Losing 10% of calories for every step of the food chain doesn’t mean the calories vanish into thin air. It means they get used up and are no longer in a form for the next higher animal to consume and utilize. So a calorie can still count as a calorie in the end regardless of what step on the food chain you’re talking about.
I’m not sure where you got that I was saying Dunn treats humans as an exception to basic evolution, I didn’t write that.
Co-evolution does not mean that we share a gene pool. Gene pools refer to the genetic makeup of a species or population, from which all the genetic variations of that species are drawn (not a great explanation but good enough). We co-evolved with dogs, but humans and dogs do not share a gene pool any more than humans and scorpions do.
I don’t really understand your point about how we depend on animals to prosper, are you saying I disagreed with that?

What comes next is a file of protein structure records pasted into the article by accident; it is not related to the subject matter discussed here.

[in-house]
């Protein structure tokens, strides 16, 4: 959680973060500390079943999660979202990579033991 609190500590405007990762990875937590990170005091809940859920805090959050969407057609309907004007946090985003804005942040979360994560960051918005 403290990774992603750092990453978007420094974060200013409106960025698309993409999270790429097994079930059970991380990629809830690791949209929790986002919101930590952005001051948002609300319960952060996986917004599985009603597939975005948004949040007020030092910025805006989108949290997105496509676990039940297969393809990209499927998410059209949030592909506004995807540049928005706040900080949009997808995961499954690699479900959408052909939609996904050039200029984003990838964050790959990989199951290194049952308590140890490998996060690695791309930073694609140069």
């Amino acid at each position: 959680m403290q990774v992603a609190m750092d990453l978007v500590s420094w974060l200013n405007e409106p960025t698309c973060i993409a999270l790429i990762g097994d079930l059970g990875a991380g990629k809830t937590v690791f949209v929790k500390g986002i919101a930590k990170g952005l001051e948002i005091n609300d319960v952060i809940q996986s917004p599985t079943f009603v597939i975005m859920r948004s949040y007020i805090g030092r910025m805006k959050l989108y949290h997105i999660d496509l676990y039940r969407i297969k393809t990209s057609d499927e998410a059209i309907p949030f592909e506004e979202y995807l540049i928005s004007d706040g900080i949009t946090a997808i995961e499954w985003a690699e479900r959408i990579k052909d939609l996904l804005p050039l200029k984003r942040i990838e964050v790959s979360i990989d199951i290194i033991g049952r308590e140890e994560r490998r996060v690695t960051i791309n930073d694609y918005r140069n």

Thanks, Megan, for referring us back to the reading (p. 93 of Stiner and Feeley-Harnick). There’s a quote there we might want to keep in mind as we start talking about domestication today: “Domestication, like every other aspect of hominen existence, arose out of coevolutionary relations of mutual dependence, and the process continues to change both us and our partners in domestication today.” I’m really looking forward to talking about the many good issues raised in the posts during class this afternoon!